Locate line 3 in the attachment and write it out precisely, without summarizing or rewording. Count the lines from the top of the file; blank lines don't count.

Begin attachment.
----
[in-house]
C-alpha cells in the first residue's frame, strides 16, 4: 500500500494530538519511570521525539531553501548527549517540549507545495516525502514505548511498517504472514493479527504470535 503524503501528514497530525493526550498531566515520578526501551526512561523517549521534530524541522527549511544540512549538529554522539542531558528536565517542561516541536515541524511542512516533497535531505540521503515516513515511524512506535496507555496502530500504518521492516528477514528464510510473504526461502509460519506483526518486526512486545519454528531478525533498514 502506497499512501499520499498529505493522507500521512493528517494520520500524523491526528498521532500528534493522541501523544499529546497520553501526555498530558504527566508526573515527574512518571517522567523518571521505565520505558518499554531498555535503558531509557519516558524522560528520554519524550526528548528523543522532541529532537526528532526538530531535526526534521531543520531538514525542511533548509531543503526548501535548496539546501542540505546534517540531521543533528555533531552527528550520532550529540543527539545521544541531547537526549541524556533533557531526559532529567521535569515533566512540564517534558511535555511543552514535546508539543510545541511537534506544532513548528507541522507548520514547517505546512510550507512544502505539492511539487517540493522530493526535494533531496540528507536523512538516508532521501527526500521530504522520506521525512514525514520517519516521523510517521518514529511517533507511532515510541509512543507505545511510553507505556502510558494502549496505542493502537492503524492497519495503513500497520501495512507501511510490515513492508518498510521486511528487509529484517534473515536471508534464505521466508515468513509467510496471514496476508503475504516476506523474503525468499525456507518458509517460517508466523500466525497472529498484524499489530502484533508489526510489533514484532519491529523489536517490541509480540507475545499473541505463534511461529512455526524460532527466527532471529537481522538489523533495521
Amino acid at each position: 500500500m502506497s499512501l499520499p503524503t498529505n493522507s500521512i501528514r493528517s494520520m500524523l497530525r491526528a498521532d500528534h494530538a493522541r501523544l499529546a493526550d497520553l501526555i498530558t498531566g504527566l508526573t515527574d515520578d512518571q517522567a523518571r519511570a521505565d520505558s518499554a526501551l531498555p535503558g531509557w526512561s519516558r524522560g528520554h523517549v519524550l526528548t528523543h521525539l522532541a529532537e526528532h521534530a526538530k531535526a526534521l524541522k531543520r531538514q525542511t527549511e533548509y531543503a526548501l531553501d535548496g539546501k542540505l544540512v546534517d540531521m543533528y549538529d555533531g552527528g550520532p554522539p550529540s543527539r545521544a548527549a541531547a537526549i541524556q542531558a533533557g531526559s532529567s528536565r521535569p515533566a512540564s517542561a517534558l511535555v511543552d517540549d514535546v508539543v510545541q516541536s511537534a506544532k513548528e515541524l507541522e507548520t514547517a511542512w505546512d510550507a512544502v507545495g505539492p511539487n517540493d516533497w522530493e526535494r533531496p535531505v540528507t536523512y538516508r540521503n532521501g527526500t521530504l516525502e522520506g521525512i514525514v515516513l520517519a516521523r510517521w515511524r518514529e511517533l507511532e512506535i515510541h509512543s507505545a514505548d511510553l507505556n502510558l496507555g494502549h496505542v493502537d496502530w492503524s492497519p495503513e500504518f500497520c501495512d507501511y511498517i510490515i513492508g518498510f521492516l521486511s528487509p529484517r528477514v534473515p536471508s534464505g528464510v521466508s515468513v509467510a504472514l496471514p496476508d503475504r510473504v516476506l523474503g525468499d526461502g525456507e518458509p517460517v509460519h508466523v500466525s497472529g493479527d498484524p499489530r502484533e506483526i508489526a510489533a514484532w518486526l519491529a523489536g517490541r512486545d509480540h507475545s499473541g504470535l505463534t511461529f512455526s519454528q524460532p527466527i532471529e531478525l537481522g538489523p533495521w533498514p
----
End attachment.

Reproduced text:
Amino acid at each position: 500500500m502506497s499512501l499520499p503524503t498529505n493522507s500521512i501528514r493528517s494520520m500524523l497530525r491526528a498521532d500528534h494530538a493522541r501523544l499529546a493526550d497520553l501526555i498530558t498531566g504527566l508526573t515527574d515520578d512518571q517522567a523518571r519511570a521505565d520505558s518499554a526501551l531498555p535503558g531509557w526512561s519516558r524522560g528520554h523517549v519524550l526528548t528523543h521525539l522532541a529532537e526528532h521534530a526538530k531535526a526534521l524541522k531543520r531538514q525542511t527549511e533548509y531543503a526548501l531553501d535548496g539546501k542540505l544540512v546534517d540531521m543533528y549538529d555533531g552527528g550520532p554522539p550529540s543527539r545521544a548527549a541531547a537526549i541524556q542531558a533533557g531526559s532529567s528536565r521535569p515533566a512540564s517542561a517534558l511535555v511543552d517540549d514535546v508539543v510545541q516541536s511537534a506544532k513548528e515541524l507541522e507548520t514547517a511542512w505546512d510550507a512544502v507545495g505539492p511539487n517540493d516533497w522530493e526535494r533531496p535531505v540528507t536523512y538516508r540521503n532521501g527526500t521530504l516525502e522520506g521525512i514525514v515516513l520517519a516521523r510517521w515511524r518514529e511517533l507511532e512506535i515510541h509512543s507505545a514505548d511510553l507505556n502510558l496507555g494502549h496505542v493502537d496502530w492503524s492497519p495503513e500504518f500497520c501495512d507501511y511498517i510490515i513492508g518498510f521492516l521486511s528487509p529484517r528477514v534473515p536471508s534464505g528464510v521466508s515468513v509467510a504472514l496471514p496476508d503475504r510473504v516476506l523474503g525468499d526461502g525456507e518458509p517460517v509460519h508466523v500466525s497472529g493479527d498484524p499489530r502484533e506483526i508489526a510489533a514484532w518486526l519491529a523489536g517490541r512486545d509480540h507475545s499473541g504470535l505463534t511461529f512455526s519454528q524460532p527466527i532471529e531478525l537481522g538489523p533495521w533498514p